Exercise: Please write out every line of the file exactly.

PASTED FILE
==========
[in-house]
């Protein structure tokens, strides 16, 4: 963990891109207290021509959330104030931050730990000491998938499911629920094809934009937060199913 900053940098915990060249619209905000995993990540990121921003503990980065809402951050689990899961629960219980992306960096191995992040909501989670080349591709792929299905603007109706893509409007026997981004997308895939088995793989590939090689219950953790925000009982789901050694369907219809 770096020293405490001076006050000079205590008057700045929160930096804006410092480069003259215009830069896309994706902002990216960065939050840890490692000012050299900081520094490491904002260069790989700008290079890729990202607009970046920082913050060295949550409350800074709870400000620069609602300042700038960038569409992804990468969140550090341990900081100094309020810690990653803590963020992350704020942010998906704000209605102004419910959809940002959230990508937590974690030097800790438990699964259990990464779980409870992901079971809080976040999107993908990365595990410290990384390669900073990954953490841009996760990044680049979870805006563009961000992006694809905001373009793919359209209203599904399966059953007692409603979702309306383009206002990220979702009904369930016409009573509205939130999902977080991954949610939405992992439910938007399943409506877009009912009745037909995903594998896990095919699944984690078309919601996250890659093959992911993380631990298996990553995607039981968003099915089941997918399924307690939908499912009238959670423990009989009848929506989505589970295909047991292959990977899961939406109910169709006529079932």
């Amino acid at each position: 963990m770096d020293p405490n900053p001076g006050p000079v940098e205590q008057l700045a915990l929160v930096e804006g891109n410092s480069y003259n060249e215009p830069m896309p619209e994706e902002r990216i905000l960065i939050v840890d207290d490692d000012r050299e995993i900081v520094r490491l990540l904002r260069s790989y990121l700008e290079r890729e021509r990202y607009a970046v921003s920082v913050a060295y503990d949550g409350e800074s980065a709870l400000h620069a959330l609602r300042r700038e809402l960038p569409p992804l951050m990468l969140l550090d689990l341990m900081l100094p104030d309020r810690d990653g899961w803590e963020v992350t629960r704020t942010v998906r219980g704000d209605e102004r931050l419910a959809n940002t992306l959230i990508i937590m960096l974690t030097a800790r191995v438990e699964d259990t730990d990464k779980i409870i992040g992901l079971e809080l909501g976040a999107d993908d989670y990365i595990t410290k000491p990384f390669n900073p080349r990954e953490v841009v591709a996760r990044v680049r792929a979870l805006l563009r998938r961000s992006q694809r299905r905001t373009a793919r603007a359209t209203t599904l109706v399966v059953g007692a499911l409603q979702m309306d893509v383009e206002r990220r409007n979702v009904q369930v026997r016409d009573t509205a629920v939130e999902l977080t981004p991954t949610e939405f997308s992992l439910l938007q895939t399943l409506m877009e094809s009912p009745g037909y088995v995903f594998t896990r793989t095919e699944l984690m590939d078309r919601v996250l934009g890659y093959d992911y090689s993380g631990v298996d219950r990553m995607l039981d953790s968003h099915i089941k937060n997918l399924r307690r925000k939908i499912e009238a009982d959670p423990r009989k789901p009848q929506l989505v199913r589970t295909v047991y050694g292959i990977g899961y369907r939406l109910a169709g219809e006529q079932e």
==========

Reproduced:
[in-house]
């Protein structure tokens, strides 16, 4: 963990891109207290021509959330104030931050730990000491998938499911629920094809934009937060199913 900053940098915990060249619209905000995993990540990121921003503990980065809402951050689990899961629960219980992306960096191995992040909501989670080349591709792929299905603007109706893509409007026997981004997308895939088995793989590939090689219950953790925000009982789901050694369907219809 770096020293405490001076006050000079205590008057700045929160930096804006410092480069003259215009830069896309994706902002990216960065939050840890490692000012050299900081520094490491904002260069790989700008290079890729990202607009970046920082913050060295949550409350800074709870400000620069609602300042700038960038569409992804990468969140550090341990900081100094309020810690990653803590963020992350704020942010998906704000209605102004419910959809940002959230990508937590974690030097800790438990699964259990990464779980409870992901079971809080976040999107993908990365595990410290990384390669900073990954953490841009996760990044680049979870805006563009961000992006694809905001373009793919359209209203599904399966059953007692409603979702309306383009206002990220979702009904369930016409009573509205939130999902977080991954949610939405992992439910938007399943409506877009009912009745037909995903594998896990095919699944984690078309919601996250890659093959992911993380631990298996990553995607039981968003099915089941997918399924307690939908499912009238959670423990009989009848929506989505589970295909047991292959990977899961939406109910169709006529079932």
């Amino acid at each position: 963990m770096d020293p405490n900053p001076g006050p000079v940098e205590q008057l700045a915990l929160v930096e804006g891109n410092s480069y003259n060249e215009p830069m896309p619209e994706e902002r990216i905000l960065i939050v840890d207290d490692d000012r050299e995993i900081v520094r490491l990540l904002r260069s790989y990121l700008e290079r890729e021509r990202y607009a970046v921003s920082v913050a060295y503990d949550g409350e800074s980065a709870l400000h620069a959330l609602r300042r700038e809402l960038p569409p992804l951050m990468l969140l550090d689990l341990m900081l100094p104030d309020r810690d990653g899961w803590e963020v992350t629960r704020t942010v998906r219980g704000d209605e102004r931050l419910a959809n940002t992306l959230i990508i937590m960096l974690t030097a800790r191995v438990e699964d259990t730990d990464k779980i409870i992040g992901l079971e809080l909501g976040a999107d993908d989670y990365i595990t410290k000491p990384f390669n900073p080349r990954e953490v841009v591709a996760r990044v680049r792929a979870l805006l563009r998938r961000s992006q694809r299905r905001t373009a793919r603007a359209t209203t599904l109706v399966v059953g007692a499911l409603q979702m309306d893509v383009e206002r990220r409007n979702v009904q369930v026997r016409d009573t509205a629920v939130e999902l977080t981004p991954t949610e939405f997308s992992l439910l938007q895939t399943l409506m877009e094809s009912p009745g037909y088995v995903f594998t896990r793989t095919e699944l984690m590939d078309r919601v996250l934009g890659y093959d992911y090689s993380g631990v298996d219950r990553m995607l039981d953790s968003h099915i089941k937060n997918l399924r307690r925000k939908i499912e009238a009982d959670p423990r009989k789901p009848q929506l989505v199913r589970t295909v047991y050694g292959i990977g899961y369907r939406l109910a169709g219809e006529q079932e």